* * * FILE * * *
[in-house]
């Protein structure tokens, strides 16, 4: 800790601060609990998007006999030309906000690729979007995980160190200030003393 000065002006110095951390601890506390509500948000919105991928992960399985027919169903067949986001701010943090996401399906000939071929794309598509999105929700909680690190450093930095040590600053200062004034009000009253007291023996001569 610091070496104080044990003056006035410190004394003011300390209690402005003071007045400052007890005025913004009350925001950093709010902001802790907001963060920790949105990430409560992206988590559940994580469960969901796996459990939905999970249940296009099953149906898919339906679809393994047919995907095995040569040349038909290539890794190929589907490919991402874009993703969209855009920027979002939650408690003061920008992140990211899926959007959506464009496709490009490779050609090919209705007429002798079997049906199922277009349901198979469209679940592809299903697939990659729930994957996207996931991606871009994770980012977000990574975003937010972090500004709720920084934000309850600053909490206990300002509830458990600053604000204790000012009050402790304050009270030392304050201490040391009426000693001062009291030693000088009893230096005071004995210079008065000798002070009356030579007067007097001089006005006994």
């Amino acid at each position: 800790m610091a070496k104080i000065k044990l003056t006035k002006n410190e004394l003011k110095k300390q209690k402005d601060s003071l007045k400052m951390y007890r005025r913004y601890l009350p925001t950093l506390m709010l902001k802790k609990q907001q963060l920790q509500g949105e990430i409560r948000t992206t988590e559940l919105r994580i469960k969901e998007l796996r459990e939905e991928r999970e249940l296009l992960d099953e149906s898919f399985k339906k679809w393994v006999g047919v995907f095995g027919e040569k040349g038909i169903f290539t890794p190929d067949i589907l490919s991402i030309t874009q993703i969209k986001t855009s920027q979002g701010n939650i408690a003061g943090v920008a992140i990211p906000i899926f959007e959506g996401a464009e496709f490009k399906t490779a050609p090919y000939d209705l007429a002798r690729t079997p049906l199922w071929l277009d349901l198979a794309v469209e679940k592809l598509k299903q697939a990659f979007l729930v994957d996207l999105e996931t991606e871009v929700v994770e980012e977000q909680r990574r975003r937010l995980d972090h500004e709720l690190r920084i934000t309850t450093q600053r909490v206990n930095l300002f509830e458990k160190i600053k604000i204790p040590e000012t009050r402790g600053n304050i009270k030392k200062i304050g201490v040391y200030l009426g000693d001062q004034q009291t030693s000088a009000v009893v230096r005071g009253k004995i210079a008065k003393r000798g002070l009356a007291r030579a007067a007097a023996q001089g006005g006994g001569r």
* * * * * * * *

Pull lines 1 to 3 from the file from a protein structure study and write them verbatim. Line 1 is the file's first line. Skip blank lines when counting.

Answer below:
[in-house]
């Protein structure tokens, strides 16, 4: 800790601060609990998007006999030309906000690729979007995980160190200030003393 000065002006110095951390601890506390509500948000919105991928992960399985027919169903067949986001701010943090996401399906000939071929794309598509999105929700909680690190450093930095040590600053200062004034009000009253007291023996001569 610091070496104080044990003056006035410190004394003011300390209690402005003071007045400052007890005025913004009350925001950093709010902001802790907001963060920790949105990430409560992206988590559940994580469960969901796996459990939905999970249940296009099953149906898919339906679809393994047919995907095995040569040349038909290539890794190929589907490919991402874009993703969209855009920027979002939650408690003061920008992140990211899926959007959506464009496709490009490779050609090919209705007429002798079997049906199922277009349901198979469209679940592809299903697939990659729930994957996207996931991606871009994770980012977000990574975003937010972090500004709720920084934000309850600053909490206990300002509830458990600053604000204790000012009050402790304050009270030392304050201490040391009426000693001062009291030693000088009893230096005071004995210079008065000798002070009356030579007067007097001089006005006994």
């Amino acid at each position: 800790m610091a070496k104080i000065k044990l003056t006035k002006n410190e004394l003011k110095k300390q209690k402005d601060s003071l007045k400052m951390y007890r005025r913004y601890l009350p925001t950093l506390m709010l902001k802790k609990q907001q963060l920790q509500g949105e990430i409560r948000t992206t988590e559940l919105r994580i469960k969901e998007l796996r459990e939905e991928r999970e249940l296009l992960d099953e149906s898919f399985k339906k679809w393994v006999g047919v995907f095995g027919e040569k040349g038909i169903f290539t890794p190929d067949i589907l490919s991402i030309t874009q993703i969209k986001t855009s920027q979002g701010n939650i408690a003061g943090v920008a992140i990211p906000i899926f959007e959506g996401a464009e496709f490009k399906t490779a050609p090919y000939d209705l007429a002798r690729t079997p049906l199922w071929l277009d349901l198979a794309v469209e679940k592809l598509k299903q697939a990659f979007l729930v994957d996207l999105e996931t991606e871009v929700v994770e980012e977000q909680r990574r975003r937010l995980d972090h500004e709720l690190r920084i934000t309850t450093q600053r909490v206990n930095l300002f509830e458990k160190i600053k604000i204790p040590e000012t009050r402790g600053n304050i009270k030392k200062i304050g201490v040391y200030l009426g000693d001062q004034q009291t030693s000088a009000v009893v230096r005071g009253k004995i210079a008065k003393r000798g002070l009356a007291r030579a007067a007097a023996q001089g006005g006994g001569r």